The Parma violet represents, for the world of Italian perfumery, a historical and cultural heritage to be proud of. Unfortunately in recent times the huge request for perfumes created by the fashion houses has contributed massively to the gradual disappearance of many of Parma’s famous perfume companies. Sadly today even the most famous brand "Borsari" is no longer produced in Parma and the brand is now property of a multinational company.
Violets have been used for their perfume since Greek times.
Athens was referred to as the “Violet-Crowned City,” because Ion, the legendary founder of Athens, was welcomed by water nymphs who gave him violets as signs of their good wishes. Thus violets became the city's emblem, and no Athenian home, altar or wedding was complete without them
Romans made wine from violet blossoms, and decorated banquet tables with them believing that the flowers could prevent drunkenness. On the mornings after their festivities, Romans wore violet wreaths to relieve hangovers. An ancient Roman legend tells of the goddess Venus becoming jealous of maidens that were prettier than she. The maidens were battered and bruised until they turned into blue violets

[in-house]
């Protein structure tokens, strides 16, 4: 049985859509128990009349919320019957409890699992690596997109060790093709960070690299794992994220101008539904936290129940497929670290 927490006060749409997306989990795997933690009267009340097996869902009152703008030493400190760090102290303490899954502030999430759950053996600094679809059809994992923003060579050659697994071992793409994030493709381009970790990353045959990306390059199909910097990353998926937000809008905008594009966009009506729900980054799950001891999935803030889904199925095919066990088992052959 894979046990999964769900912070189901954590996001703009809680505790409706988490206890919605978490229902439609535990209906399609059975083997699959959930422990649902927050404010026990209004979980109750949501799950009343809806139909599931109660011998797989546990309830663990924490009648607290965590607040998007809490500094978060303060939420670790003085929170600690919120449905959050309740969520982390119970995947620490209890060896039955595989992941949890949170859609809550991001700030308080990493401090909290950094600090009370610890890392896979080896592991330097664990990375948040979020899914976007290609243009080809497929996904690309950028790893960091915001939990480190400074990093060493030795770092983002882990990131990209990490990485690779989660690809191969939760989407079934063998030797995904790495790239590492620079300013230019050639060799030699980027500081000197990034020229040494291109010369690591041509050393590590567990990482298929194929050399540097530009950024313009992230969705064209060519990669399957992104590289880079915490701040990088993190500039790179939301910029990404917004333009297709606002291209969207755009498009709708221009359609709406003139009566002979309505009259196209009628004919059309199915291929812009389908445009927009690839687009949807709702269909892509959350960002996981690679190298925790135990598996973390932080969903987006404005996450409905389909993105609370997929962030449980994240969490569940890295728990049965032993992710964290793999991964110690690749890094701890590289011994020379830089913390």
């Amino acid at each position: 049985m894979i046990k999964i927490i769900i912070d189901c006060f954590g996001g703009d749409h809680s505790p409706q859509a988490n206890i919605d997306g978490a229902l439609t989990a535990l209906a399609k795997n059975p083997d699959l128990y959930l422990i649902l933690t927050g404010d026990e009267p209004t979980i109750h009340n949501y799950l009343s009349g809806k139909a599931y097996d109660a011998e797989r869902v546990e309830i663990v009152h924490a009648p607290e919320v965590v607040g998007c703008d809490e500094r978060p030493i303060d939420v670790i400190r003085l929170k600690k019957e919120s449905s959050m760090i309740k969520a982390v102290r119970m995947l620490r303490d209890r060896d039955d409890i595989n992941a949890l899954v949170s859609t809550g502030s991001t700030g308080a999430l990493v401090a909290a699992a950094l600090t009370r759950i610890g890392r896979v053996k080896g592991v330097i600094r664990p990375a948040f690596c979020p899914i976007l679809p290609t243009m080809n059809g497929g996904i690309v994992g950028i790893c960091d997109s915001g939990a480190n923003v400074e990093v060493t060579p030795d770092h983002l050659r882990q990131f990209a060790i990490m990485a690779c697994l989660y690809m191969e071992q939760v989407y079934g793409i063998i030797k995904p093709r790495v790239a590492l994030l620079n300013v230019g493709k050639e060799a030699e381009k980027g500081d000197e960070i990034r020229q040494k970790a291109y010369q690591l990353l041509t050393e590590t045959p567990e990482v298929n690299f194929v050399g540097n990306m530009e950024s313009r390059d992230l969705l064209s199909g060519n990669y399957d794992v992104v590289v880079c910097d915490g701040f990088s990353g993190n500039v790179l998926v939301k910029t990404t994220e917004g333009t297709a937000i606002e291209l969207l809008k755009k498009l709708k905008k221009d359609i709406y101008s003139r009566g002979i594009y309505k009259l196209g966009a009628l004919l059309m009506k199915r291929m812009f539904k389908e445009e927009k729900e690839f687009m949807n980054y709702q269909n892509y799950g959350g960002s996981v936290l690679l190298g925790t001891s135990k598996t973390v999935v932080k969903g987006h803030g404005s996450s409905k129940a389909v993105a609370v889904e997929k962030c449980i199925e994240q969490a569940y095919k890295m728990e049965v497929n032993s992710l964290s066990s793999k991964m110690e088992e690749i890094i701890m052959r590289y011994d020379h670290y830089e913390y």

In Renaissance paintings Mary holding the baby Jesus, is often depicted with violets to symbolize her humility or as a premonition of Jesus’ death, as in painting "Madonna Benois"(c. 1475-1478) by Leonardo da Vinci.
Ludovico Borsari, born in Parma was a pioneer of the perfume industry. At the end of the 19th century using new techniques, he industrialised the production process and was able to make perfume available to a much wider range of people. His first perfumes were all based on the Violet. Violet fragrance was exported worldwide from Parma. In 1950 there were 6 perfume manufacturers in Parma.